Age of Sail
As larger sailing vessels exceeding 100 tons displacement began to appear, powered by increasingly sophisticated sails, vessels were able to make longer voyages and withstand the harsh weather of the open ocean in order to begin exploring areas further and further away from their homes in Europe. These larger vessels were also able to carry more weapons and with the addition of the cannon, ships became more dangerous than ever, both against targets at sea and targets on land.
Although the voyages of discovery made during this period were primarily mercantile in nature, the protection of sea lanes allowing the profits of these voyages to return home quickly sparked an increase in battles at sea. Just ten years after Vasco da Gama opened trade with India in the 16th century, the Portuguese fleet crushed an enemy fleet to gain dominance over the Indian Ocean and ensure that goods could travel freely between Europe and India.
Seventy years later, in 1582, the first naval battle in the Atlantic took place as Spain and France fought over the Azores. Just six years after this victory for the Spanish navy, they sent an Armada against England, then ruled by Elizabeth I in one of the first naval engagements fought on a mass scale. Sir Francis Drake was able to scatter the Spanish fleet, which lost more than half of the 130 ships forming the armada. This marks the rise to dominance of the English Royal Navy, a position they would enjoy for nearly 300 years.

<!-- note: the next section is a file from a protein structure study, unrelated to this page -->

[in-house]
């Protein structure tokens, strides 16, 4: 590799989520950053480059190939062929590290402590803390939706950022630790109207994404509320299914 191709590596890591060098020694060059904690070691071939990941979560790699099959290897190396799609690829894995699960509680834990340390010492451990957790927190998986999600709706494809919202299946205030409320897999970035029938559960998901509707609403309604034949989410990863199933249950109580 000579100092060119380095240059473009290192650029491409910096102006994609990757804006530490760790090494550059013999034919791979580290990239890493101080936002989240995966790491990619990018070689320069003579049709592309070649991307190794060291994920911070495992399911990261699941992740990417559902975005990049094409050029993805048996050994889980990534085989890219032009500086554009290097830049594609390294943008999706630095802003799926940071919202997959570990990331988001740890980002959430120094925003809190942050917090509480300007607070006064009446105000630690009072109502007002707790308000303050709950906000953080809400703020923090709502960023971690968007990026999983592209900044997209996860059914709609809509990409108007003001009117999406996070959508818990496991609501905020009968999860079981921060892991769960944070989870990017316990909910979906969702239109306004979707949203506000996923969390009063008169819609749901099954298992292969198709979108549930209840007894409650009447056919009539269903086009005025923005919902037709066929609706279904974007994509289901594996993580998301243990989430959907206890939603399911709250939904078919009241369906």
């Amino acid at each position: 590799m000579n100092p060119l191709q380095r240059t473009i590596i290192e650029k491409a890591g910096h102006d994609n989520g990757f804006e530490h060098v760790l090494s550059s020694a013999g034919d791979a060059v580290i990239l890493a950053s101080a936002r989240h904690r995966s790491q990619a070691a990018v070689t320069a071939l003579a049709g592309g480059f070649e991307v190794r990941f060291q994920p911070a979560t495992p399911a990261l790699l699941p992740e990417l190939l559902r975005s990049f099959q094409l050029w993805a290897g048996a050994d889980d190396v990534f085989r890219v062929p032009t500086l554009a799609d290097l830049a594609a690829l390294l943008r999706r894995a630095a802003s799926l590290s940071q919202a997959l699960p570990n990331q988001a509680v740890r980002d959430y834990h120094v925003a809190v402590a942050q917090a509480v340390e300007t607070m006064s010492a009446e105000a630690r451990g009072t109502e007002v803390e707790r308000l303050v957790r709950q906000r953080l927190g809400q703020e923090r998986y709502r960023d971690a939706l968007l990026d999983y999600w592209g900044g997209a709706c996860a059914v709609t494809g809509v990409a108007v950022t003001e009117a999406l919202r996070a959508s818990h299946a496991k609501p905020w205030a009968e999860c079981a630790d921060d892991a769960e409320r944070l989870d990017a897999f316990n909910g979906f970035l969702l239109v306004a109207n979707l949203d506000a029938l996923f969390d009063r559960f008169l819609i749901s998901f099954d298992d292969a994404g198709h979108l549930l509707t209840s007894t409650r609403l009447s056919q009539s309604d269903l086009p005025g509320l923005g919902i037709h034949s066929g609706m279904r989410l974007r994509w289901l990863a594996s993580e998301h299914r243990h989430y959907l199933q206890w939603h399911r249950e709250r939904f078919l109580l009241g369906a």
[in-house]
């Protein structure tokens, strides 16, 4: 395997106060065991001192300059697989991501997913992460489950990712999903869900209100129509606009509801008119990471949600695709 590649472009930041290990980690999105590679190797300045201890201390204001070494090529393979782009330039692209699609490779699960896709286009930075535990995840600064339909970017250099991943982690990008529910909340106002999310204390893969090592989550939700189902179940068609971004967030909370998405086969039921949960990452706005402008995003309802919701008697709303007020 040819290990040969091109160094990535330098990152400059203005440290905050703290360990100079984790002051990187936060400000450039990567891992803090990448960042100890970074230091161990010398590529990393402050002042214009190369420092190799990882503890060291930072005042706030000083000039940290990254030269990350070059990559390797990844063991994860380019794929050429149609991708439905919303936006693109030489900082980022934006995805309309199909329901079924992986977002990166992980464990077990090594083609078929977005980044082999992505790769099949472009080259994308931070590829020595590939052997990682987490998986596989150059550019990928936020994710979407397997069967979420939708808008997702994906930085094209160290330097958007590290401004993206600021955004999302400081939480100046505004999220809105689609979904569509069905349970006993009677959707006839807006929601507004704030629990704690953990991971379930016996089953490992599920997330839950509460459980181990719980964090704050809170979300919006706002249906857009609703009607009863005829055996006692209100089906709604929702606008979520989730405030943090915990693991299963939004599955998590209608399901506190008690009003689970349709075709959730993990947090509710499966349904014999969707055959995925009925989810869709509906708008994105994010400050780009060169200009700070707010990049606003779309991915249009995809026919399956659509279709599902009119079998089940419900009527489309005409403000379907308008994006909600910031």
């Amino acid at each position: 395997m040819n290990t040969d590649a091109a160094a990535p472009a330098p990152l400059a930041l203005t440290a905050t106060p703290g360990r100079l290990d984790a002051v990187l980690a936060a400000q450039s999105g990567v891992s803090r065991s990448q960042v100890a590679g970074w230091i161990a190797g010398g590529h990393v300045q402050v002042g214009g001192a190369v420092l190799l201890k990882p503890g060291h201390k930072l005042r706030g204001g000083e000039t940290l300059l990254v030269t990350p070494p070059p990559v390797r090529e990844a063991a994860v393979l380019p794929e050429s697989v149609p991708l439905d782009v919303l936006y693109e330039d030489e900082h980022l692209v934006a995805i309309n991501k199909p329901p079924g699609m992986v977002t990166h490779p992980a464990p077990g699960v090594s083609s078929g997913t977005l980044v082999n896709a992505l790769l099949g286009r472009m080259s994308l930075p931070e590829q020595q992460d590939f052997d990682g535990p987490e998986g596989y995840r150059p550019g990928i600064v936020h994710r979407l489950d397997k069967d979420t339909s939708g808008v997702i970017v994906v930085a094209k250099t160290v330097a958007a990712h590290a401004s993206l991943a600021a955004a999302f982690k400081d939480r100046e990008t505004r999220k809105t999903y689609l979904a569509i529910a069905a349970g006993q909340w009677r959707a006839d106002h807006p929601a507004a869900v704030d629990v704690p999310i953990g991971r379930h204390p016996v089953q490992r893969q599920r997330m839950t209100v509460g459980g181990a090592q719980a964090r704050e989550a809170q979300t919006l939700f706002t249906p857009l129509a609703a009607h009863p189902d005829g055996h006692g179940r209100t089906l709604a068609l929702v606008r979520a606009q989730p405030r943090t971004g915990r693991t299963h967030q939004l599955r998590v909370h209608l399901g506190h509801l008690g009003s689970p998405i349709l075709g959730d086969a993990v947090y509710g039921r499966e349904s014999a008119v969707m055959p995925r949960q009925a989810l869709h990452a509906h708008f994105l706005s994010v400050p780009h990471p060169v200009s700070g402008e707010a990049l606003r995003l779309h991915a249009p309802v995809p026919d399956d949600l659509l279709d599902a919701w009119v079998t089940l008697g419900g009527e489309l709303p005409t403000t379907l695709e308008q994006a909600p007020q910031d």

The 16th century also saw some of the largest naval engagements in Asia during the Middle Ages. Throughout much of the history of Asia the dreaded Wako pirates of Japan strangled trade between Japan, China and Korea. But the end of Japan’s long and bloody civil wars and the rise of the Shogun Hideyoshi saw Japan for the first time turn attention to foreign conquest. Hideyoshi built a large and formidable fleet, ridding the seas of Wako (at least temporarily) so that he could invade Korea. His ultimate aim was the conquest of China’s Ming Empire as well. This seven-year war between Japan and Korea shows the importance of a combined arms strategy in any foreign invasion overseas. The Japanese army dominated the Koreans on land but the Korean navy was generally superior to the Japanese fleet. By fighting a scorched earth strategy denying the occupying Japanese army access to Korean crops and preventing resupply over the sea, the Koreans eventually forced the Japanese to withdraw.